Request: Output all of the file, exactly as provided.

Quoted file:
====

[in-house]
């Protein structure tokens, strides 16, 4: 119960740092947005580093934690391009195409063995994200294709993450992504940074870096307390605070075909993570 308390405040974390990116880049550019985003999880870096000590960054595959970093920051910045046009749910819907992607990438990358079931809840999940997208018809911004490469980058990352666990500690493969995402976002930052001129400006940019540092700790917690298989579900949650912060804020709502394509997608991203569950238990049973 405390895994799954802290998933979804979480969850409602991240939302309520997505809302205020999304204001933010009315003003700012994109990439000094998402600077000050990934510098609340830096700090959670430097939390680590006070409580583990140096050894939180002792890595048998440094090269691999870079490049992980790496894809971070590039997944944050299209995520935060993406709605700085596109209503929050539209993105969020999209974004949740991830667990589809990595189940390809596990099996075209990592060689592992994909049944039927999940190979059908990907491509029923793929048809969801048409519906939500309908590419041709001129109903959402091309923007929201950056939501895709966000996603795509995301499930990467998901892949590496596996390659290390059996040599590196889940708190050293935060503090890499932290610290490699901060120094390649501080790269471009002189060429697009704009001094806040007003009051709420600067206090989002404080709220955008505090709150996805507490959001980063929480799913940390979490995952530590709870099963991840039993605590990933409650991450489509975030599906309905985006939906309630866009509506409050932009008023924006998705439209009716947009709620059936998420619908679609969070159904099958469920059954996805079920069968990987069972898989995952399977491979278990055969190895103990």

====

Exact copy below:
[in-house]
């Protein structure tokens, strides 16, 4: 119960740092947005580093934690391009195409063995994200294709993450992504940074870096307390605070075909993570 308390405040974390990116880049550019985003999880870096000590960054595959970093920051910045046009749910819907992607990438990358079931809840999940997208018809911004490469980058990352666990500690493969995402976002930052001129400006940019540092700790917690298989579900949650912060804020709502394509997608991203569950238990049973 405390895994799954802290998933979804979480969850409602991240939302309520997505809302205020999304204001933010009315003003700012994109990439000094998402600077000050990934510098609340830096700090959670430097939390680590006070409580583990140096050894939180002792890595048998440094090269691999870079490049992980790496894809971070590039997944944050299209995520935060993406709605700085596109209503929050539209993105969020999209974004949740991830667990589809990595189940390809596990099996075209990592060689592992994909049944039927999940190979059908990907491509029923793929048809969801048409519906939500309908590419041709001129109903959402091309923007929201950056939501895709966000996603795509995301499930990467998901892949590496596996390659290390059996040599590196889940708190050293935060503090890499932290610290490699901060120094390649501080790269471009002189060429697009704009001094806040007003009051709420600067206090989002404080709220955008505090709150996805507490959001980063929480799913940390979490995952530590709870099963991840039993605590990933409650991450489509975030599906309905985006939906309630866009509506409050932009008023924006998705439209009716947009709620059936998420619908679609969070159904099958469920059954996805079920069968990987069972898989995952399977491979278990055969190895103990």